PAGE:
This book offers a fascinating, thought-provoking and ground-breaking study of post-communist political life. It is published just as the countries of Central and Eastern Europe mark thirty years since gaining freedom and have embarked on the path of democracy.
This book is one of the first full-length academic works to explore the question of how informal structures, headed by bosses, godfathers and oligarchs, affect formal party politics and democracy. The unique post-communist transition is observed as a specific historical moment of disorder, offering a window of opportunity for the large-scale exploitation of public resources in the sense of a kind of "Klondike Gold Rush." Phenomena of corruption, clientelism, patronage, party capture and state capture are topical themes that are deeply explored.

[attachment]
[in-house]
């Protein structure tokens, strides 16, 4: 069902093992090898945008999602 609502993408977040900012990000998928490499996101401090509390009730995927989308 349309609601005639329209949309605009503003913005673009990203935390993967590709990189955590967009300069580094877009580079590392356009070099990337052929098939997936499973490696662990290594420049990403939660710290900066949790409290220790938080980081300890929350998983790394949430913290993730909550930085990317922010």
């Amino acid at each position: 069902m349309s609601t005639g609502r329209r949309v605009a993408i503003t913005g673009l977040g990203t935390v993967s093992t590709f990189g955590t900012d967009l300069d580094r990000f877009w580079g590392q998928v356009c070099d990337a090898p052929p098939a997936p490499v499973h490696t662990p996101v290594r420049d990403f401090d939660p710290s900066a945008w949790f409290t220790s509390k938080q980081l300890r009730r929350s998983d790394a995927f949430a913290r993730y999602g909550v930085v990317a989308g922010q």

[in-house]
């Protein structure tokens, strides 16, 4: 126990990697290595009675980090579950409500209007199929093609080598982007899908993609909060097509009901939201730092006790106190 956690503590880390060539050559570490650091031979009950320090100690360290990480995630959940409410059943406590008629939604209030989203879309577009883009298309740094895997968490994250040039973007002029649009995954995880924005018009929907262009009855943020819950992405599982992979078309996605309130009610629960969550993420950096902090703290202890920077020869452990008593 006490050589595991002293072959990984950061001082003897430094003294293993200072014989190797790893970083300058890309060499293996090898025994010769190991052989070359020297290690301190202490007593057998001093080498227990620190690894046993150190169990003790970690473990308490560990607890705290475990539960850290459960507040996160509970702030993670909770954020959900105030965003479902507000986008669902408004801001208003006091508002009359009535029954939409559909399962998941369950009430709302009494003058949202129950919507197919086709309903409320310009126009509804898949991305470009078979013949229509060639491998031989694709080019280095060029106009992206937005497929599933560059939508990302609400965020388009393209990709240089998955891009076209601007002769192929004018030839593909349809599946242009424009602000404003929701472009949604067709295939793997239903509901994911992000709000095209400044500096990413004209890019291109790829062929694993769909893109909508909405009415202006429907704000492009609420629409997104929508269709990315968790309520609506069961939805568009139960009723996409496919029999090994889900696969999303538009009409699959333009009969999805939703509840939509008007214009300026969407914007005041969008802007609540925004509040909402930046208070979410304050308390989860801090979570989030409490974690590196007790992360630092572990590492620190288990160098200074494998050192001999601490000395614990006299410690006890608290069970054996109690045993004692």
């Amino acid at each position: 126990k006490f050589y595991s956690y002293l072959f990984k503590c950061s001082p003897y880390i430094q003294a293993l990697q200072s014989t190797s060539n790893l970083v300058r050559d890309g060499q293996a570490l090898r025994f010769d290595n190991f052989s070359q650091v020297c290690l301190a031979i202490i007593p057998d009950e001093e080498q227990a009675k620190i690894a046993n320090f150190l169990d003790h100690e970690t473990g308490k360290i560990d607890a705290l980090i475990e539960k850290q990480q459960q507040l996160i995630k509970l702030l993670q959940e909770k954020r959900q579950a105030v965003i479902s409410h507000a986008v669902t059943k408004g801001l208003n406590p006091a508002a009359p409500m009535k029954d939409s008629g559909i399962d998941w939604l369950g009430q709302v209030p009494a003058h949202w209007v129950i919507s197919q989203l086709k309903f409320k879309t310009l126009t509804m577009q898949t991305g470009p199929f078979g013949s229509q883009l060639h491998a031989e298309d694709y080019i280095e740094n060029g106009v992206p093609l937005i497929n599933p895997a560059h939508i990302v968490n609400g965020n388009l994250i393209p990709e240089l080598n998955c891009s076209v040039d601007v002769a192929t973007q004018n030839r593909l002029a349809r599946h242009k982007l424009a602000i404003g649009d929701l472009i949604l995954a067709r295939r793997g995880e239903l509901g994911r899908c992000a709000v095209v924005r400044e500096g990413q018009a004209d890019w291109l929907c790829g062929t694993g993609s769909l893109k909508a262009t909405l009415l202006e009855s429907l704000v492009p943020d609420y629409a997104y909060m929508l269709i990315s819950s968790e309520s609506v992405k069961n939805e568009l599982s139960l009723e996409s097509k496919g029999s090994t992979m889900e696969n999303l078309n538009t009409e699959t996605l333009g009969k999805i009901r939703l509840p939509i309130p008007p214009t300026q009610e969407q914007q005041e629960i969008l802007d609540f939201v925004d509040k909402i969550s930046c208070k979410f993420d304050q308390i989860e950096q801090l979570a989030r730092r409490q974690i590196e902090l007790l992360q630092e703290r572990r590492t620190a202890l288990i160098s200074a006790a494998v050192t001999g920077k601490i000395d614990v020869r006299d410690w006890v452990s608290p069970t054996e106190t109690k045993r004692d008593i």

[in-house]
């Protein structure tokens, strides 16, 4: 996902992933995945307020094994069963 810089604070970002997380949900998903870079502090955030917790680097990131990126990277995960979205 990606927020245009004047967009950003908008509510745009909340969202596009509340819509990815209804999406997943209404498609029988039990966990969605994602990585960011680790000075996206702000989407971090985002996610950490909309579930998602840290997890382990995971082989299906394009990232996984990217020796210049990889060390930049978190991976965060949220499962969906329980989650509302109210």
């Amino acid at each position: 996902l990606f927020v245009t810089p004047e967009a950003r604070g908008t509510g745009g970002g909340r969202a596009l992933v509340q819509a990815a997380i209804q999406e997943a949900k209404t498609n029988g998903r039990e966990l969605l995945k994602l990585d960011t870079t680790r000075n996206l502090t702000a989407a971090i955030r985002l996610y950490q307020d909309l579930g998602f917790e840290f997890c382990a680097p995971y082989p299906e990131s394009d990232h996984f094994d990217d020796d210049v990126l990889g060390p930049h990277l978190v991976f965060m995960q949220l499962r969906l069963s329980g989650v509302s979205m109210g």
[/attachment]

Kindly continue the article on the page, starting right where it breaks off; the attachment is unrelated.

This text will be of key interest to scholars and students of Central and Eastern European politics, democratisation, transitional societies, clientelism, party systems and more broadly of comparative and European politics.